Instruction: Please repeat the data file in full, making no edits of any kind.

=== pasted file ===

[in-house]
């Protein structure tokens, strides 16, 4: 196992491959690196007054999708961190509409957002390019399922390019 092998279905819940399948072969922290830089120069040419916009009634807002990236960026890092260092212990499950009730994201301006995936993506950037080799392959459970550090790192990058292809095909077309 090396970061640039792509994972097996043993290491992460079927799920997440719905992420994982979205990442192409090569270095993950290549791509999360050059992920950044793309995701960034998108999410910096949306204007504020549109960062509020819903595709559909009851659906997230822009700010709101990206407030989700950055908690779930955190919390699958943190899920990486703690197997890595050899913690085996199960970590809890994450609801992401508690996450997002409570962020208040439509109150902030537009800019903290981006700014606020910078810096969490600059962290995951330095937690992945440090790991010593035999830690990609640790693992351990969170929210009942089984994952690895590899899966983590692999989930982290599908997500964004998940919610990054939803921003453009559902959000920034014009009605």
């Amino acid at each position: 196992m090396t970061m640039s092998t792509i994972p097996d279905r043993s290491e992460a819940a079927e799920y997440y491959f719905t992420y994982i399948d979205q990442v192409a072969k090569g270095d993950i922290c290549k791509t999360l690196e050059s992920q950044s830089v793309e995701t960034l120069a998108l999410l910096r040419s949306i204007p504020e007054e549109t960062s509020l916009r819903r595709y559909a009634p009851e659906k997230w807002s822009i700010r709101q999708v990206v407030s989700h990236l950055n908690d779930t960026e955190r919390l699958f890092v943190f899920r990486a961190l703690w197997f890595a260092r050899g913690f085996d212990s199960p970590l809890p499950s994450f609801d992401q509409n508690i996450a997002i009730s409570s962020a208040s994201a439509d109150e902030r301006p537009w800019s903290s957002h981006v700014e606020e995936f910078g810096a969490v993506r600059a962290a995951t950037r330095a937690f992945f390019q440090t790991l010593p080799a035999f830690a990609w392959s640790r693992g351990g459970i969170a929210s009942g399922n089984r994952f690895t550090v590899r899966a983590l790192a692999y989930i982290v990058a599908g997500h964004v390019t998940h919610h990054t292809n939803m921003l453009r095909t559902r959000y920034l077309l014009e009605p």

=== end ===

[in-house]
């Protein structure tokens, strides 16, 4: 196992491959690196007054999708961190509409957002390019399922390019 092998279905819940399948072969922290830089120069040419916009009634807002990236960026890092260092212990499950009730994201301006995936993506950037080799392959459970550090790192990058292809095909077309 090396970061640039792509994972097996043993290491992460079927799920997440719905992420994982979205990442192409090569270095993950290549791509999360050059992920950044793309995701960034998108999410910096949306204007504020549109960062509020819903595709559909009851659906997230822009700010709101990206407030989700950055908690779930955190919390699958943190899920990486703690197997890595050899913690085996199960970590809890994450609801992401508690996450997002409570962020208040439509109150902030537009800019903290981006700014606020910078810096969490600059962290995951330095937690992945440090790991010593035999830690990609640790693992351990969170929210009942089984994952690895590899899966983590692999989930982290599908997500964004998940919610990054939803921003453009559902959000920034014009009605």
């Amino acid at each position: 196992m090396t970061m640039s092998t792509i994972p097996d279905r043993s290491e992460a819940a079927e799920y997440y491959f719905t992420y994982i399948d979205q990442v192409a072969k090569g270095d993950i922290c290549k791509t999360l690196e050059s992920q950044s830089v793309e995701t960034l120069a998108l999410l910096r040419s949306i204007p504020e007054e549109t960062s509020l916009r819903r595709y559909a009634p009851e659906k997230w807002s822009i700010r709101q999708v990206v407030s989700h990236l950055n908690d779930t960026e955190r919390l699958f890092v943190f899920r990486a961190l703690w197997f890595a260092r050899g913690f085996d212990s199960p970590l809890p499950s994450f609801d992401q509409n508690i996450a997002i009730s409570s962020a208040s994201a439509d109150e902030r301006p537009w800019s903290s957002h981006v700014e606020e995936f910078g810096a969490v993506r600059a962290a995951t950037r330095a937690f992945f390019q440090t790991l010593p080799a035999f830690a990609w392959s640790r693992g351990g459970i969170a929210s009942g399922n089984r994952f690895t550090v590899r899966a983590l790192a692999y989930i982290v990058a599908g997500h964004v390019t998940h919610h990054t292809n939803m921003l453009r095909t559902r959000y920034l077309l014009e009605p």